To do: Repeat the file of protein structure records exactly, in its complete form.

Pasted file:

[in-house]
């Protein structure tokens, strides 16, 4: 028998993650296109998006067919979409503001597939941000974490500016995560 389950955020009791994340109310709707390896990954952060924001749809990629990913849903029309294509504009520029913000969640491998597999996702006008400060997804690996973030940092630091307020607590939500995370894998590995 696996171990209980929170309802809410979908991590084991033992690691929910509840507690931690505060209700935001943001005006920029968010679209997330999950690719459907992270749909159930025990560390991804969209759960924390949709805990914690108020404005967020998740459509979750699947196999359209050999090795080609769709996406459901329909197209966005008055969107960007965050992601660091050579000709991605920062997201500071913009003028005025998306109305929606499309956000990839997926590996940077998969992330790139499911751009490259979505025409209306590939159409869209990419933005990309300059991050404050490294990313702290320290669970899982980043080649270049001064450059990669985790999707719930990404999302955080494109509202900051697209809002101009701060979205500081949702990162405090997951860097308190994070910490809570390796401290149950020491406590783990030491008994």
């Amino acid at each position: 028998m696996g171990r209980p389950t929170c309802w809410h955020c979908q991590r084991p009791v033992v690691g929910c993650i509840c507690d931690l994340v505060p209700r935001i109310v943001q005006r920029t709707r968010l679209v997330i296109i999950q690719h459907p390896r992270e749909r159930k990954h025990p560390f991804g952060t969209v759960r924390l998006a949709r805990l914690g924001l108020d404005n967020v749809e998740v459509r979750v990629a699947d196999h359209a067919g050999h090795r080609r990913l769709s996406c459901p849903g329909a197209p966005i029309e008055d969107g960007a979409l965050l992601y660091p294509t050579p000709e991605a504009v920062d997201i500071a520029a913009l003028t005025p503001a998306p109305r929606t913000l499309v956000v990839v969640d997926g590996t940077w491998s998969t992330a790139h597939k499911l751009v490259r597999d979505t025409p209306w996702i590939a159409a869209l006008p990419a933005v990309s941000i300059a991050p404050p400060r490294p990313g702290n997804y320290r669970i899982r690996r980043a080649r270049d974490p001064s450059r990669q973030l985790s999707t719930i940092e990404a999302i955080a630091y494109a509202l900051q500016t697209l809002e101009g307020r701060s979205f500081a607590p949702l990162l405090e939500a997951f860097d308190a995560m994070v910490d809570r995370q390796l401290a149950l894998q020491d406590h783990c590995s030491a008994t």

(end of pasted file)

[in-house]
């Protein structure tokens, strides 16, 4: 028998993650296109998006067919979409503001597939941000974490500016995560 389950955020009791994340109310709707390896990954952060924001749809990629990913849903029309294509504009520029913000969640491998597999996702006008400060997804690996973030940092630091307020607590939500995370894998590995 696996171990209980929170309802809410979908991590084991033992690691929910509840507690931690505060209700935001943001005006920029968010679209997330999950690719459907992270749909159930025990560390991804969209759960924390949709805990914690108020404005967020998740459509979750699947196999359209050999090795080609769709996406459901329909197209966005008055969107960007965050992601660091050579000709991605920062997201500071913009003028005025998306109305929606499309956000990839997926590996940077998969992330790139499911751009490259979505025409209306590939159409869209990419933005990309300059991050404050490294990313702290320290669970899982980043080649270049001064450059990669985790999707719930990404999302955080494109509202900051697209809002101009701060979205500081949702990162405090997951860097308190994070910490809570390796401290149950020491406590783990030491008994």
């Amino acid at each position: 028998m696996g171990r209980p389950t929170c309802w809410h955020c979908q991590r084991p009791v033992v690691g929910c993650i509840c507690d931690l994340v505060p209700r935001i109310v943001q005006r920029t709707r968010l679209v997330i296109i999950q690719h459907p390896r992270e749909r159930k990954h025990p560390f991804g952060t969209v759960r924390l998006a949709r805990l914690g924001l108020d404005n967020v749809e998740v459509r979750v990629a699947d196999h359209a067919g050999h090795r080609r990913l769709s996406c459901p849903g329909a197209p966005i029309e008055d969107g960007a979409l965050l992601y660091p294509t050579p000709e991605a504009v920062d997201i500071a520029a913009l003028t005025p503001a998306p109305r929606t913000l499309v956000v990839v969640d997926g590996t940077w491998s998969t992330a790139h597939k499911l751009v490259r597999d979505t025409p209306w996702i590939a159409a869209l006008p990419a933005v990309s941000i300059a991050p404050p400060r490294p990313g702290n997804y320290r669970i899982r690996r980043a080649r270049d974490p001064s450059r990669q973030l985790s999707t719930i940092e990404a999302i955080a630091y494109a509202l900051q500016t697209l809002e101009g307020r701060s979205f500081a607590p949702l990162l405090e939500a997951f860097d308190a995560m994070v910490d809570r995370q390796l401290a149950l894998q020491d406590h783990c590995s030491a008994t």